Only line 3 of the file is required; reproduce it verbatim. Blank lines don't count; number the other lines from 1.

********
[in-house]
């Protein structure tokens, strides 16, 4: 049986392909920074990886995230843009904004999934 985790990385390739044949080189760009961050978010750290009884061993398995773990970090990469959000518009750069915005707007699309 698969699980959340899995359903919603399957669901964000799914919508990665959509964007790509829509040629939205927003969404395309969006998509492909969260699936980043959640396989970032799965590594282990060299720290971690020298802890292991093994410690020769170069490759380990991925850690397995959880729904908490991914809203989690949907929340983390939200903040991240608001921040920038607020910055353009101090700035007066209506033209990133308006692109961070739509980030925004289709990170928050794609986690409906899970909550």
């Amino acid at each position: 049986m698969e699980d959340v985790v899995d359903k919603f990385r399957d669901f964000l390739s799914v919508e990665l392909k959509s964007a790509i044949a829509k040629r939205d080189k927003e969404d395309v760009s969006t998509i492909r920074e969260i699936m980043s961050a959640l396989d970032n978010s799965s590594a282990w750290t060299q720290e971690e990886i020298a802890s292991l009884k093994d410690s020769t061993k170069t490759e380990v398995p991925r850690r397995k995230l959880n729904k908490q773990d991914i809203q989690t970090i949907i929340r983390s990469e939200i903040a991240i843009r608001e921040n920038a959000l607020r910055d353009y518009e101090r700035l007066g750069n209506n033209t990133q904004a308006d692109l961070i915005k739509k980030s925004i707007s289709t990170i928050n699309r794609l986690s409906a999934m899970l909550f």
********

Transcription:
């Amino acid at each position: 049986m698969e699980d959340v985790v899995d359903k919603f990385r399957d669901f964000l390739s799914v919508e990665l392909k959509s964007a790509i044949a829509k040629r939205d080189k927003e969404d395309v760009s969006t998509i492909r920074e969260i699936m980043s961050a959640l396989d970032n978010s799965s590594a282990w750290t060299q720290e971690e990886i020298a802890s292991l009884k093994d410690s020769t061993k170069t490759e380990v398995p991925r850690r397995k995230l959880n729904k908490q773990d991914i809203q989690t970090i949907i929340r983390s990469e939200i903040a991240i843009r608001e921040n920038a959000l607020r910055d353009y518009e101090r700035l007066g750069n209506n033209t990133q904004a308006d692109l961070i915005k739509k980030s925004i707007s289709t990170i928050n699309r794609l986690s409906a999934m899970l909550f």